Water is one of the most important elements of camp. Besides keeping us hydrated, it's probably our main cooking medium, used for such things as boiling pasta, re-hydrating freeze dried items, and making coffee. And it offers a bit of refreshing hygiene, especially on those extended trips. A good supply, in a reliable container, should be an ongoing camp priority.
There are many types of storage jugs on the market. Consumers can also convert food containers into handy water vessels. Beyond the typical personal water bottle size, water containers usually come in one-, two-, three-, and five-gallon volumes. At about eight pounds per gallon, those pounds quickly add up, as vessels become larger. If you've ever tried to hold a three-gallon container under a spigot, you know how awkward they can become. Consider several smaller containers instead of one larger one.
Wine Bladder Can Contain Water
Some containers are collapsible when not in use. A makeshift water container is the foil-like bladder used in wine boxes. The pinch valve is incredibly tight and leak proof. Also, they can be used as an air bladder pillow, emergency flotation support, and even a seat cushion.
Consider both the size of the opening of the container for filling and for pouring. Some come with a twist on/off spigot head. Sometimes it's easier to put the jug on the ground to fill it -- in which case consider a funnel and hose unit to direct water from the pump to the jug.
Another handy addition to a water container is a good handle. In the case of the wine bladder, find a cheap canvas or heavy cotton "shopping bag"-type sack and use it as a bladder carrier.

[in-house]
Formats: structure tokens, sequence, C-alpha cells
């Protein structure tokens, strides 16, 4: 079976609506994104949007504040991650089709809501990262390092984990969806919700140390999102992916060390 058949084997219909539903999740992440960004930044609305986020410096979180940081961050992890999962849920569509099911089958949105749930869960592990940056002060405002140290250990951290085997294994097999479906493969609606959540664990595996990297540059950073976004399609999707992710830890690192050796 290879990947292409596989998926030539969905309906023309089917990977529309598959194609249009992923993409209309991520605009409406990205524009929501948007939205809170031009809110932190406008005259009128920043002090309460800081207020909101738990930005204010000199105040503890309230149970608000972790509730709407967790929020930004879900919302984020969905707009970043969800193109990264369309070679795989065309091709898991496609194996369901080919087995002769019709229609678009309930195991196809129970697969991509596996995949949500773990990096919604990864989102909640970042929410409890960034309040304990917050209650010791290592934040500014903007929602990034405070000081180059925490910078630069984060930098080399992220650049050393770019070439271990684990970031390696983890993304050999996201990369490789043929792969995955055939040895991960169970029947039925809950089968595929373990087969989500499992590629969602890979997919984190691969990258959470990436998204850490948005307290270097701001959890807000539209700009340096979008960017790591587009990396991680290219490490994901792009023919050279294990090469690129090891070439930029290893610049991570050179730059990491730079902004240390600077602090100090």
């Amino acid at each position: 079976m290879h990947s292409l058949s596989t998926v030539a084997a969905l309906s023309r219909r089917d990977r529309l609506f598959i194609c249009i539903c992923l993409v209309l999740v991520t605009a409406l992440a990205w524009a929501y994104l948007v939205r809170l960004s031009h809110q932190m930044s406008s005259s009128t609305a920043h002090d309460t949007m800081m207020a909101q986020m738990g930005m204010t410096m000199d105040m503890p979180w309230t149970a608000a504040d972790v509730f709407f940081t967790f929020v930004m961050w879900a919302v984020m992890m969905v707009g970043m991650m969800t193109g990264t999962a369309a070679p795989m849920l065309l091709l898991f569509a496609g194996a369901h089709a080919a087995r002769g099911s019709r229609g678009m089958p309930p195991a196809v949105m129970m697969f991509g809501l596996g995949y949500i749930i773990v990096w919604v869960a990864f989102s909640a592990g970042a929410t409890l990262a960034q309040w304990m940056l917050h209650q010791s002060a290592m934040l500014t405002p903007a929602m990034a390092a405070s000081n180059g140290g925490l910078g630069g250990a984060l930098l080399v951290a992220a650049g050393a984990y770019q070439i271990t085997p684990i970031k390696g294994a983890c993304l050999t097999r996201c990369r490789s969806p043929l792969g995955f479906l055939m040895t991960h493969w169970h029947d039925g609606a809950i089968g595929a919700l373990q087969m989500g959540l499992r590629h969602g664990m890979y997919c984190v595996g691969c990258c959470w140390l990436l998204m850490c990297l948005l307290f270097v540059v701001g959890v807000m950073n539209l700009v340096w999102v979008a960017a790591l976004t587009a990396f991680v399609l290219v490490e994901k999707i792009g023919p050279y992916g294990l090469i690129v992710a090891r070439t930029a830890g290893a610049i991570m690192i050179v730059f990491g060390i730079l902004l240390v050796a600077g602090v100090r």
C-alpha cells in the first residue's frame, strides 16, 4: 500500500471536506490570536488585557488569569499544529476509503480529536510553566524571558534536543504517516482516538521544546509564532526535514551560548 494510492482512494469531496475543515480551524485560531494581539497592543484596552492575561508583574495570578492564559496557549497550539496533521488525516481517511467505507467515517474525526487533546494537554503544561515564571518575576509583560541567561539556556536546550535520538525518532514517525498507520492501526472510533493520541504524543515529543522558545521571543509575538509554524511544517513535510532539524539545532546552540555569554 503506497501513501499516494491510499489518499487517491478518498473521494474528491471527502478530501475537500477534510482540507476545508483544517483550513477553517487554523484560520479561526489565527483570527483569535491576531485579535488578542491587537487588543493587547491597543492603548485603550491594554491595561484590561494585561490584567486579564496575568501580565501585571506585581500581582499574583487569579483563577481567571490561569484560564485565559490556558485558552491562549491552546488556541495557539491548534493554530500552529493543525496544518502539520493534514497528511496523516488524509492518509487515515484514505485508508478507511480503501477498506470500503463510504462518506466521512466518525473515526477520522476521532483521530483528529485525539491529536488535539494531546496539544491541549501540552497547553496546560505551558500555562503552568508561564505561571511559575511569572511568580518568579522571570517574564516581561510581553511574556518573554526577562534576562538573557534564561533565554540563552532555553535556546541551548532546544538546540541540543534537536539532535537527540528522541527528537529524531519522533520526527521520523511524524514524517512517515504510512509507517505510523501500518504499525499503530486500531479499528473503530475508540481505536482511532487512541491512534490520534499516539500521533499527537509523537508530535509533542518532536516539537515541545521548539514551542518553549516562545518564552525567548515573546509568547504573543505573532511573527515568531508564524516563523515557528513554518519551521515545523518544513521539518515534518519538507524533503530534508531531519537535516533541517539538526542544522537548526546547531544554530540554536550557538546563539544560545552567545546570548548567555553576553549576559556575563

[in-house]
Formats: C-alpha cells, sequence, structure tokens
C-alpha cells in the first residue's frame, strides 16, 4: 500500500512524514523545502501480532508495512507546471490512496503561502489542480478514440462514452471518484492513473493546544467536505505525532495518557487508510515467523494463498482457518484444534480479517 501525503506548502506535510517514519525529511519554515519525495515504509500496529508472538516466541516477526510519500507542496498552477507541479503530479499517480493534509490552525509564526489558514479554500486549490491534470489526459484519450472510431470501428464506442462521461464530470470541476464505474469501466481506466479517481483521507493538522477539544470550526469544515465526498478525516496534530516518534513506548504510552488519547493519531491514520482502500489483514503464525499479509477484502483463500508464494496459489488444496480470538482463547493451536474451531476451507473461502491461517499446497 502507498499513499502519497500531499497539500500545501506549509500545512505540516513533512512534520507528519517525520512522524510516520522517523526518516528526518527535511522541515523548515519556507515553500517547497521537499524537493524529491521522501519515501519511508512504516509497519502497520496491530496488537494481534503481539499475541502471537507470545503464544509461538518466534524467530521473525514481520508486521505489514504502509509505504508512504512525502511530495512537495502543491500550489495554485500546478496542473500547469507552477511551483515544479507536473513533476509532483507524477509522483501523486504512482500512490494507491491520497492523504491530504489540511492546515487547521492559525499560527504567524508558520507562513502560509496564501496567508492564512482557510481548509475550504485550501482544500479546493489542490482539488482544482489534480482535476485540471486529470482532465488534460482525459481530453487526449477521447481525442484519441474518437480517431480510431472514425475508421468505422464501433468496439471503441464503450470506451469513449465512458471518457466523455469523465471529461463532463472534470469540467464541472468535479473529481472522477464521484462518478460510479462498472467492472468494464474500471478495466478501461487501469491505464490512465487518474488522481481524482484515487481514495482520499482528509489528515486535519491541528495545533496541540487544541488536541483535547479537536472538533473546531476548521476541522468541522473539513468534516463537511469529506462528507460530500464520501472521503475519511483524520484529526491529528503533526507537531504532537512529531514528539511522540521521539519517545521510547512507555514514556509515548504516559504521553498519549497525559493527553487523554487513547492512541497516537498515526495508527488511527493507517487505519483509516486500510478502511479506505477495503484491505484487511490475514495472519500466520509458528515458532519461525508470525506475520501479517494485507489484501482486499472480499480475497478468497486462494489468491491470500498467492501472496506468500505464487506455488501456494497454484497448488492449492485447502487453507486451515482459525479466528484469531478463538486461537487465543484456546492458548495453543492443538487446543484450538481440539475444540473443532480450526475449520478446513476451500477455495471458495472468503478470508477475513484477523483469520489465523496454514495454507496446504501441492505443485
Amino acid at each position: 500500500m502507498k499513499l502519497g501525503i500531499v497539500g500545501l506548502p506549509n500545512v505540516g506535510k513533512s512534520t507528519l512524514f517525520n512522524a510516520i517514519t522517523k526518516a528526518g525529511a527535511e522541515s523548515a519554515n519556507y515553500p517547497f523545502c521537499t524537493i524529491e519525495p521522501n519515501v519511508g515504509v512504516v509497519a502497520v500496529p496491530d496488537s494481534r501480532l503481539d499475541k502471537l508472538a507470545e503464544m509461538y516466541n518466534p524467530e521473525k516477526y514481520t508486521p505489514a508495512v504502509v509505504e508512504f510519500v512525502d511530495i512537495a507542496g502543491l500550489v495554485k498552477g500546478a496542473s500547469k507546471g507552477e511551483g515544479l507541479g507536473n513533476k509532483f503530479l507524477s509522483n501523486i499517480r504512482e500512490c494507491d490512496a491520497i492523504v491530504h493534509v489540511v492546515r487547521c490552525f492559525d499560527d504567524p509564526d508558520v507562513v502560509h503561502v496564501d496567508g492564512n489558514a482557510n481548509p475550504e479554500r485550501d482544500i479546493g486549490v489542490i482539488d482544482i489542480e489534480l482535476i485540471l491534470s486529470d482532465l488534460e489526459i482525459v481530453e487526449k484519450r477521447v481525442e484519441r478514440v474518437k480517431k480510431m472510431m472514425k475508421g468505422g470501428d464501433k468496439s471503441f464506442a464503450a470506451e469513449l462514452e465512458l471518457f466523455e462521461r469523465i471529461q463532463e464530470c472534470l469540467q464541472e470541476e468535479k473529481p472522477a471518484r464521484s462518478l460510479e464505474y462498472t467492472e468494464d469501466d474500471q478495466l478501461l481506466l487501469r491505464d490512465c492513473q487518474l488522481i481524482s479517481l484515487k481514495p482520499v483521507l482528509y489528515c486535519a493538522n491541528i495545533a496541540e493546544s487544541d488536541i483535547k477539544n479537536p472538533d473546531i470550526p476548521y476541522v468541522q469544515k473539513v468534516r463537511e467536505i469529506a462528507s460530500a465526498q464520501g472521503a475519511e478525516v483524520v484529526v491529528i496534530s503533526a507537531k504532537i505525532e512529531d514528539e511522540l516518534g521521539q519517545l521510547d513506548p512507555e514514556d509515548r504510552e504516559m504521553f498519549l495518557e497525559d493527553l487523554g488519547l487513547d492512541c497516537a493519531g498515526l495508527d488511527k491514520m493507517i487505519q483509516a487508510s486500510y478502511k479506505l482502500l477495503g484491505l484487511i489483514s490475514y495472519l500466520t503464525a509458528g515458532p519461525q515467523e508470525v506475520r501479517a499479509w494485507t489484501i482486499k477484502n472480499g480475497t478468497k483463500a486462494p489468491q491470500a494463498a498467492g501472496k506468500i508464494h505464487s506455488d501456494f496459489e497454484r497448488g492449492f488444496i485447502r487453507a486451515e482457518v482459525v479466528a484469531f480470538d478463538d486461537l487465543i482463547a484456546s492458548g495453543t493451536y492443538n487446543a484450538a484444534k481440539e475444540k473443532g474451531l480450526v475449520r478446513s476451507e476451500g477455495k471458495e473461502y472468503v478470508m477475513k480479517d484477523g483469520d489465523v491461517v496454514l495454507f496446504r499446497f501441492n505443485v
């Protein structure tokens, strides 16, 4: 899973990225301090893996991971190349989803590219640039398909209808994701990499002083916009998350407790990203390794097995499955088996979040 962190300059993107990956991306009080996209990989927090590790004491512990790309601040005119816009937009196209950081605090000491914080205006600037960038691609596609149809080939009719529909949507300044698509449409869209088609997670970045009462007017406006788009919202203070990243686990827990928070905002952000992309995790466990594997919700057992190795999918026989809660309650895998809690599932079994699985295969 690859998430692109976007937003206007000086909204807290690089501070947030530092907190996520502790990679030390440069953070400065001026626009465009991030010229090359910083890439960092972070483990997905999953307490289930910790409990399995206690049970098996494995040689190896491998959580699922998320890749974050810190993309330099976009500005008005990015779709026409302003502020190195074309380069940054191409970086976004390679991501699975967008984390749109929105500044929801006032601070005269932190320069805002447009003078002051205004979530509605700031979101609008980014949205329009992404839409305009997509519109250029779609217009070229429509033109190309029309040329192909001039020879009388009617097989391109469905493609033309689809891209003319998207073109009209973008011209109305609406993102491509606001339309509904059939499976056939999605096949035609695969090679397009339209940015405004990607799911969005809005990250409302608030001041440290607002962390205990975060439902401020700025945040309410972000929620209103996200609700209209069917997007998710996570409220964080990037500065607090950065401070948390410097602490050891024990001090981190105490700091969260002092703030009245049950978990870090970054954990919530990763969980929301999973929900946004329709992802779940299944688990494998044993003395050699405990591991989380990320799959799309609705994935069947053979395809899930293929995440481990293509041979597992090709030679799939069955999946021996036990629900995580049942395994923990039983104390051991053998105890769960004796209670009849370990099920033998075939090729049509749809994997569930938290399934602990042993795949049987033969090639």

Gather Rainwater, If Needed
Should you find yourself running low on water and there is no safe supply, rig your tent and/or dining cloth so rainwater or even dew runs off its upper surface and into a container. To make sure the water flows downward in the direction you need, especially along the side of a dining tarp, tie a rock on a string and tie the other end to a grommet along the seam at the outside center of the tarp. The rock weights down the tarp forming a shallow valley-like depression. When the rock is lowered into your container and the string is made taunt, water will follow the crease in the tarp down along the string and into your container.
You can also form a shallow framework out of firewood -- or dig a depression in the ground -- and line it with plastic. Voila! You've created a miniature sink or basin where water can collect.
All these methods enable you to collect safe, drinkable water. I'll touch on making water drawn from ponds and streams safe to drink in another column.
Tom Watson is an award-winning writer who lived in Alaska for 16 years, 12 of which were on Kodiak Island. He is a frequent contributor to "Camping Life," "Canoe & Kayak" magazines, author of three books:" Sixty Hikes within Sixty Miles of Minneapolis," "Best Tent Camping-Minnesota," both by Menasha Ridge Press, and "How to Think Like a Survivor," by Creative Publishing International. He's also an avid kayaker, camper, naturalist, writer, and photographer residing in western Minnesota. He will write a weekly column on camping tips for sportsmansguide.com.